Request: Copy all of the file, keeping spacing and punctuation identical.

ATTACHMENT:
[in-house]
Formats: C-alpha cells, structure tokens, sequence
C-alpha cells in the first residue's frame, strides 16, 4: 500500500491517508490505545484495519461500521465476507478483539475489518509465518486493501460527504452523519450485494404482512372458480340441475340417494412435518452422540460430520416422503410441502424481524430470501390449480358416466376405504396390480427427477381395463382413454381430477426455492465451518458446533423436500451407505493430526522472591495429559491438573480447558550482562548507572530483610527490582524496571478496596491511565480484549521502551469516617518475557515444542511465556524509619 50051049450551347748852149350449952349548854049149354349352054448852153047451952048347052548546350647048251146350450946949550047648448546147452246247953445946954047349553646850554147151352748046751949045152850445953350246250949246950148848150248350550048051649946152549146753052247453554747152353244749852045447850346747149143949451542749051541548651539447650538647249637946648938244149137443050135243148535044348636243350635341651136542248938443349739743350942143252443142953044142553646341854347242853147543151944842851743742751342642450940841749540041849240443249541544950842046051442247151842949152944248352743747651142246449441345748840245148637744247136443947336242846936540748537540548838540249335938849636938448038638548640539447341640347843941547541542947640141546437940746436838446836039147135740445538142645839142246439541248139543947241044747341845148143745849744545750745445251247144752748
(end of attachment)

[in-house]
Formats: C-alpha cells, structure tokens, sequence
C-alpha cells in the first residue's frame, strides 16, 4: 500500500491517508490505545484495519461500521465476507478483539475489518509465518486493501460527504452523519450485494404482512372458480340441475340417494412435518452422540460430520416422503410441502424481524430470501390449480358416466376405504396390480427427477381395463382413454381430477426455492465451518458446533423436500451407505493430526522472591495429559491438573480447558550482562548507572530483610527490582524496571478496596491511565480484549521502551469516617518475557515444542511465556524509619 50051049450551347748852149350449952349548854049149354349352054448852153047451952048347052548546350647048251146350450946949550047648448546147452246247953445946954047349553646850554147151352748046751949045152850445953350246250949246950148848150248350550048051649946152549146753052247453554747152353244749852045447850346747149143949451542749051541548651539447650538647249637946648938244149137443050135243148535044348636243350635341651136542248938443349739743350942143252443142953044142553646341854347242853147543151944842851743742751342642450940841749540041849240443249541544950842046051442247151842949152944248352743747651142246449441345748840245148637744247136443947336242846936540748537540548838540249335938849636938448038638548640539447341640347843941547541542947640141546437940746436838446836039147135740445538142645839142246439541248139543947241044747341845148143745849744545750745445251247144752748